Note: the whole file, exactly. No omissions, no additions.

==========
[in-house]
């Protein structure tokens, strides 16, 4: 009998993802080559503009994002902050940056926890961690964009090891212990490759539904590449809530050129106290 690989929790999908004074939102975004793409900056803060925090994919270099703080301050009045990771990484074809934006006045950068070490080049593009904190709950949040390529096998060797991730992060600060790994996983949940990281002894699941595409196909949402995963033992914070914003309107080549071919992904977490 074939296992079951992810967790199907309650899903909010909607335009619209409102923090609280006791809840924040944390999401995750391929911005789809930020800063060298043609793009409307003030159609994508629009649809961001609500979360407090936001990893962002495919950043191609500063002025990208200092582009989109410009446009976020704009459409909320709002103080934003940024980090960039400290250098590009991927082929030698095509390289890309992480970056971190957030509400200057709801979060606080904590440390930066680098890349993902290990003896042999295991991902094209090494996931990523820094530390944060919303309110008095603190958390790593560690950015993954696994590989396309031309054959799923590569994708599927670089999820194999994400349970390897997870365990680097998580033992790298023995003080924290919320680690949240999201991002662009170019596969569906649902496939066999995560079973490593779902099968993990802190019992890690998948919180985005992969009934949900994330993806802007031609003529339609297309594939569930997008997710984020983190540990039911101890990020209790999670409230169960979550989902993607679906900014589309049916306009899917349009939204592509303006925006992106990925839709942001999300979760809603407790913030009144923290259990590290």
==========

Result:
[in-house]
């Protein structure tokens, strides 16, 4: 009998993802080559503009994002902050940056926890961690964009090891212990490759539904590449809530050129106290 690989929790999908004074939102975004793409900056803060925090994919270099703080301050009045990771990484074809934006006045950068070490080049593009904190709950949040390529096998060797991730992060600060790994996983949940990281002894699941595409196909949402995963033992914070914003309107080549071919992904977490 074939296992079951992810967790199907309650899903909010909607335009619209409102923090609280006791809840924040944390999401995750391929911005789809930020800063060298043609793009409307003030159609994508629009649809961001609500979360407090936001990893962002495919950043191609500063002025990208200092582009989109410009446009976020704009459409909320709002103080934003940024980090960039400290250098590009991927082929030698095509390289890309992480970056971190957030509400200057709801979060606080904590440390930066680098890349993902290990003896042999295991991902094209090494996931990523820094530390944060919303309110008095603190958390790593560690950015993954696994590989396309031309054959799923590569994708599927670089999820194999994400349970390897997870365990680097998580033992790298023995003080924290919320680690949240999201991002662009170019596969569906649902496939066999995560079973490593779902099968993990802190019992890690998948919180985005992969009934949900994330993806802007031609003529339609297309594939569930997008997710984020983190540990039911101890990020209790999670409230169960979550989902993607679906900014589309049916306009899917349009939204592509303006925006992106990925839709942001999300979760809603407790913030009144923290259990590290």